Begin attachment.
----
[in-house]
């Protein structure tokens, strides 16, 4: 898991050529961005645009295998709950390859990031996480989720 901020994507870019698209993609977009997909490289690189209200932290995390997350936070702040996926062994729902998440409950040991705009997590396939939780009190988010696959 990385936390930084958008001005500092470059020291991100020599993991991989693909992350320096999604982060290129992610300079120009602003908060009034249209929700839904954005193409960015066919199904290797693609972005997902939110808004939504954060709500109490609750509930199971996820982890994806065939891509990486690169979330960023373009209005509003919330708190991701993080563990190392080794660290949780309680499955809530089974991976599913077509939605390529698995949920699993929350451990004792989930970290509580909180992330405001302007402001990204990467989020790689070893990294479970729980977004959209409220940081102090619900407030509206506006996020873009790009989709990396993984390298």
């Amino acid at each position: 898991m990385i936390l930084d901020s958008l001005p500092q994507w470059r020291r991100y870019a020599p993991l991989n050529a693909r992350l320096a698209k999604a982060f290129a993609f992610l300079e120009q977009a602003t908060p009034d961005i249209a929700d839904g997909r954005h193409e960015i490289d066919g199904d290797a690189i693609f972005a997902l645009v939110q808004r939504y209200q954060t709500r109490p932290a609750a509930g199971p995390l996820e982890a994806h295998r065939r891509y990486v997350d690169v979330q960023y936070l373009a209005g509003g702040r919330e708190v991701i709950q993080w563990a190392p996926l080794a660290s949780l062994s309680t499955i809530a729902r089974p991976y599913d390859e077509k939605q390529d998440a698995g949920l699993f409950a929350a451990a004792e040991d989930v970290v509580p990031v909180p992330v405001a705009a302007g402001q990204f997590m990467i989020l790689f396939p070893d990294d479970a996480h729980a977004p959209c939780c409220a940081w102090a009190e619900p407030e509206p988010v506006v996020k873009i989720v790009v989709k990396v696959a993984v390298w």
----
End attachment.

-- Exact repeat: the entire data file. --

[in-house]
């Protein structure tokens, strides 16, 4: 898991050529961005645009295998709950390859990031996480989720 901020994507870019698209993609977009997909490289690189209200932290995390997350936070702040996926062994729902998440409950040991705009997590396939939780009190988010696959 990385936390930084958008001005500092470059020291991100020599993991991989693909992350320096999604982060290129992610300079120009602003908060009034249209929700839904954005193409960015066919199904290797693609972005997902939110808004939504954060709500109490609750509930199971996820982890994806065939891509990486690169979330960023373009209005509003919330708190991701993080563990190392080794660290949780309680499955809530089974991976599913077509939605390529698995949920699993929350451990004792989930970290509580909180992330405001302007402001990204990467989020790689070893990294479970729980977004959209409220940081102090619900407030509206506006996020873009790009989709990396993984390298």
């Amino acid at each position: 898991m990385i936390l930084d901020s958008l001005p500092q994507w470059r020291r991100y870019a020599p993991l991989n050529a693909r992350l320096a698209k999604a982060f290129a993609f992610l300079e120009q977009a602003t908060p009034d961005i249209a929700d839904g997909r954005h193409e960015i490289d066919g199904d290797a690189i693609f972005a997902l645009v939110q808004r939504y209200q954060t709500r109490p932290a609750a509930g199971p995390l996820e982890a994806h295998r065939r891509y990486v997350d690169v979330q960023y936070l373009a209005g509003g702040r919330e708190v991701i709950q993080w563990a190392p996926l080794a660290s949780l062994s309680t499955i809530a729902r089974p991976y599913d390859e077509k939605q390529d998440a698995g949920l699993f409950a929350a451990a004792e040991d989930v970290v509580p990031v909180p992330v405001a705009a302007g402001q990204f997590m990467i989020l790689f396939p070893d990294d479970a996480h729980a977004p959209c939780c409220a940081w102090a009190e619900p407030e509206p988010v506006v996020k873009i989720v790009v989709k990396v696959a993984v390298w």